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    Member Jskid's Avatar
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    theoretical question involving determinant and adjoint

    Show that if A is an nxn matrix then det(adj A)=[det(A)]^{n-1}
    I'm not good with adjoints...first thing that comes to mind is A(adj A)=(adj A)A=det(A)I_n
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    MHF Contributor Drexel28's Avatar
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    Quote Originally Posted by Jskid View Post
    Show that if A is an nxn matrix then det(adj A)=[det(A)]^{n-1}
    I'm not good with adjoints...first thing that comes to mind is A(adj A)=(adj A)A=det(A)I_n
    Clearly you mean adjugate, and not adjoint. Use precisely the property you claimed. Namely, \displaystyle \text{adj}(A)A=\det(A)I_n. Taking the determinants of both sides gives \det(\text{adj}(A))\det(A)=\det(\text{adj}(A)A)=\d  et(\det(A)I_n)=\det^n(A)\det(I_n)=\det(A)^n.
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    Member Jskid's Avatar
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    Quote Originally Posted by Drexel28 View Post
    Clearly you mean adjugate, and not adjoint.
    My text book calls it adjoint. What's the difference?
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    MHF Contributor Drexel28's Avatar
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    Quote Originally Posted by Jskid View Post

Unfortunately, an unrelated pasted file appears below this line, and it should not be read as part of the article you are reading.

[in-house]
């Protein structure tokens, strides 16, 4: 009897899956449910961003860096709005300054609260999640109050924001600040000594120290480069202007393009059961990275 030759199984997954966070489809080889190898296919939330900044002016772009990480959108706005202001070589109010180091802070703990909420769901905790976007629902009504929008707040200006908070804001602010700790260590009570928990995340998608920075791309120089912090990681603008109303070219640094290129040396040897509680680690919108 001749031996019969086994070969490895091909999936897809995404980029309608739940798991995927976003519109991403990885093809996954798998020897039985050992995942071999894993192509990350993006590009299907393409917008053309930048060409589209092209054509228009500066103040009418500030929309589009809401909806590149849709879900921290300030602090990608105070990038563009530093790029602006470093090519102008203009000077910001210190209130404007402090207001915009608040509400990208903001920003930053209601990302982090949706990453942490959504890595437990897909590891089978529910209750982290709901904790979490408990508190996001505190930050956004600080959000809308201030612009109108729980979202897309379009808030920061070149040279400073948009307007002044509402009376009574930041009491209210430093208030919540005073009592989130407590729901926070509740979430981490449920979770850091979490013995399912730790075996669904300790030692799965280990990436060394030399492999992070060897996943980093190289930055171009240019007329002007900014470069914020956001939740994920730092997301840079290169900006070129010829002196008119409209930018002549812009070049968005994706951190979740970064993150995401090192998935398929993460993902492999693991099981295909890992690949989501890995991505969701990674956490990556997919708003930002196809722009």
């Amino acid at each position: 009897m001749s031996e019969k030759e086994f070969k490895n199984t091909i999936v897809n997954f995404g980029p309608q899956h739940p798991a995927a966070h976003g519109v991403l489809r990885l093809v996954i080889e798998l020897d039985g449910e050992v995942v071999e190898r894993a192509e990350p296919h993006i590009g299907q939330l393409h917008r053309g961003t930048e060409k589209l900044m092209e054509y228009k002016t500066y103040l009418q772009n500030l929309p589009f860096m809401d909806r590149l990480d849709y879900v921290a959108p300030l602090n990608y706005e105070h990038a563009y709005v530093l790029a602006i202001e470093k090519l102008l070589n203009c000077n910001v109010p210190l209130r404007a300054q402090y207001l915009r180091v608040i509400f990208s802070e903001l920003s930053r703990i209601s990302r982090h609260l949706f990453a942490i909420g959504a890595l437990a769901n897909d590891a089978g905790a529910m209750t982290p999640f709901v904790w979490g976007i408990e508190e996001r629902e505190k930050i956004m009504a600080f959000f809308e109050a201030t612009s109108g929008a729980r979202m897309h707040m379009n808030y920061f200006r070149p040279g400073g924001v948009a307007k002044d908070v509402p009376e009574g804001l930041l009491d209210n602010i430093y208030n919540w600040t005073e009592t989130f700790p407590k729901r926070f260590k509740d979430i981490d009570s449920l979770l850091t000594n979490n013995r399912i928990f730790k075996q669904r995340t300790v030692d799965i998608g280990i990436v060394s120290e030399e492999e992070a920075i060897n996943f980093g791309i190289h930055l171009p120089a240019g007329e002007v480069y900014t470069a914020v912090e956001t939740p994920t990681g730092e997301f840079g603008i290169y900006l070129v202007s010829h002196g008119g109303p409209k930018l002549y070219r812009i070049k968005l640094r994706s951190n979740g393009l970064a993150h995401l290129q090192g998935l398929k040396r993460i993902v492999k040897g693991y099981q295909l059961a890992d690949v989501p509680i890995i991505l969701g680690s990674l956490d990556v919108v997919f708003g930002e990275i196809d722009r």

My text book calls it adjoint. What's the difference?
    What you are calling the adjoint is what I call the adjugate. The adjoint of an endomorphism A:V\to V (if it exists) on an inner product space \left(V,\langle\cdot,\cdot\rangle\right) is the unique endomorphism A^\ast:V\to V such that \left\langle A(x),y\right\rangle=\left\langle x,A^\ast(y)\right\rangle for every x,y\in V. It has the property that if you fix an orthonormal ordered basis (assuming \dim V<\infty) \mathcal{B} then \left[A^\ast\right]_B=A\right]_B^\ast (where here [\cdot]_B is the matrix representation with respect to that ordered basis, and [A]_B^\ast=\left(\overline{[A]_B}\right)^{\top}).
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    Quote Originally Posted by Jskid View Post
    My text book calls it adjoint. What's the difference?
    My linear book uses the term adjoint to so now worries.
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    Re: theoretical question involving determinant and adjoint

    My linear book describes adjoint as the linear operator T* such that (T*(v), w) = (v, T(w)). * relates to linear operators in much the same way as * relates to matrices.

    Of course, this isn't the first time mathematicians use the same word to describe multiple mathematical concepts.
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    Forum Admin topsquark's Avatar
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    Re: theoretical question involving determinant and adjoint

    Quote Originally Posted by mathguy25 View Post
    My linear book describes adjoint as the linear operator T* such that (T*(v), w) = (v, T(w)). * relates to linear operators in much the same way as * relates to matrices.

    Of course, this isn't the first time mathematicians use the same word to describe multiple mathematical concepts.
    Ummm...It's occasionally useful to add a post on older material, but you are aware you just helped out on a post that is more than 2 years old?

    -Dan
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